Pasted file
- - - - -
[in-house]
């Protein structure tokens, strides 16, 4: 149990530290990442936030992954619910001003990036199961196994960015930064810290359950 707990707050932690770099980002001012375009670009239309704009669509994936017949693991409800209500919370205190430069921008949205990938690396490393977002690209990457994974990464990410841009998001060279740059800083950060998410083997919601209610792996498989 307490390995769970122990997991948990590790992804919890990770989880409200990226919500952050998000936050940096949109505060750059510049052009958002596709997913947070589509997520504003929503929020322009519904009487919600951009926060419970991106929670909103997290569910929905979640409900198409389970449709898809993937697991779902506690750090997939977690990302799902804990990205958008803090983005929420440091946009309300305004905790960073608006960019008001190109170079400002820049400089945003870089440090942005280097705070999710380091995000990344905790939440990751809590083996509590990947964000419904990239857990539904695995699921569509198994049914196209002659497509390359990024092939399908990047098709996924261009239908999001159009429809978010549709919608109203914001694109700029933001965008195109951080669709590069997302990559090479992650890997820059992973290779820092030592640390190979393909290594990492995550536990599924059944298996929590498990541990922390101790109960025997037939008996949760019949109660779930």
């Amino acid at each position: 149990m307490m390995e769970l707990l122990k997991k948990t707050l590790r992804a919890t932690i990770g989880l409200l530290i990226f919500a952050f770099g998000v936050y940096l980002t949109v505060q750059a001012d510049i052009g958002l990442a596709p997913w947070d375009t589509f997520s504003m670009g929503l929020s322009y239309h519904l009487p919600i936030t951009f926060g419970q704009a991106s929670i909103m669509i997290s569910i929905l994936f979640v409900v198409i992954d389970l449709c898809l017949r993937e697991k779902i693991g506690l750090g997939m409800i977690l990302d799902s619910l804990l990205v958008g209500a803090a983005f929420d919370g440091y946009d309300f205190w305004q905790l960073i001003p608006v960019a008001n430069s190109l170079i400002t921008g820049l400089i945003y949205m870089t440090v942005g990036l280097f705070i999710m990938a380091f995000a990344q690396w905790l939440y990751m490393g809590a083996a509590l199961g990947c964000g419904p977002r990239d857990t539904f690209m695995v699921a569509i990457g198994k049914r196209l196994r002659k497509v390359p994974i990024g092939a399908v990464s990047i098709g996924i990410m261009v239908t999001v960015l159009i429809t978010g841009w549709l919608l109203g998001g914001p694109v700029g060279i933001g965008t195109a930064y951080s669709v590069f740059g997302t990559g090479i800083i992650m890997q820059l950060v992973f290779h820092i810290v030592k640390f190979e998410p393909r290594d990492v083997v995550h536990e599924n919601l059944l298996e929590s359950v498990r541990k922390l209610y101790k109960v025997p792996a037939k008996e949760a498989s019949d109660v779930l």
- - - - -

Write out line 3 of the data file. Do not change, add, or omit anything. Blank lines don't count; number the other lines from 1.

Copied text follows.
């Amino acid at each position: 149990m307490m390995e769970l707990l122990k997991k948990t707050l590790r992804a919890t932690i990770g989880l409200l530290i990226f919500a952050f770099g998000v936050y940096l980002t949109v505060q750059a001012d510049i052009g958002l990442a596709p997913w947070d375009t589509f997520s504003m670009g929503l929020s322009y239309h519904l009487p919600i936030t951009f926060g419970q704009a991106s929670i909103m669509i997290s569910i929905l994936f979640v409900v198409i992954d389970l449709c898809l017949r993937e697991k779902i693991g506690l750090g997939m409800i977690l990302d799902s619910l804990l990205v958008g209500a803090a983005f929420d919370g440091y946009d309300f205190w305004q905790l960073i001003p608006v960019a008001n430069s190109l170079i400002t921008g820049l400089i945003y949205m870089t440090v942005g990036l280097f705070i999710m990938a380091f995000a990344q690396w905790l939440y990751m490393g809590a083996a509590l199961g990947c964000g419904p977002r990239d857990t539904f690209m695995v699921a569509i990457g198994k049914r196209l196994r002659k497509v390359p994974i990024g092939a399908v990464s990047i098709g996924i990410m261009v239908t999001v960015l159009i429809t978010g841009w549709l919608l109203g998001g914001p694109v700029g060279i933001g965008t195109a930064y951080s669709v590069f740059g997302t990559g090479i800083i992650m890997q820059l950060v992973f290779h820092i810290v030592k640390f190979e998410p393909r290594d990492v083997v995550h536990e599924n919601l059944l298996e929590s359950v498990r541990k922390l209610y101790k109960v025997p792996a037939k008996e949760a498989s019949d109660v779930l």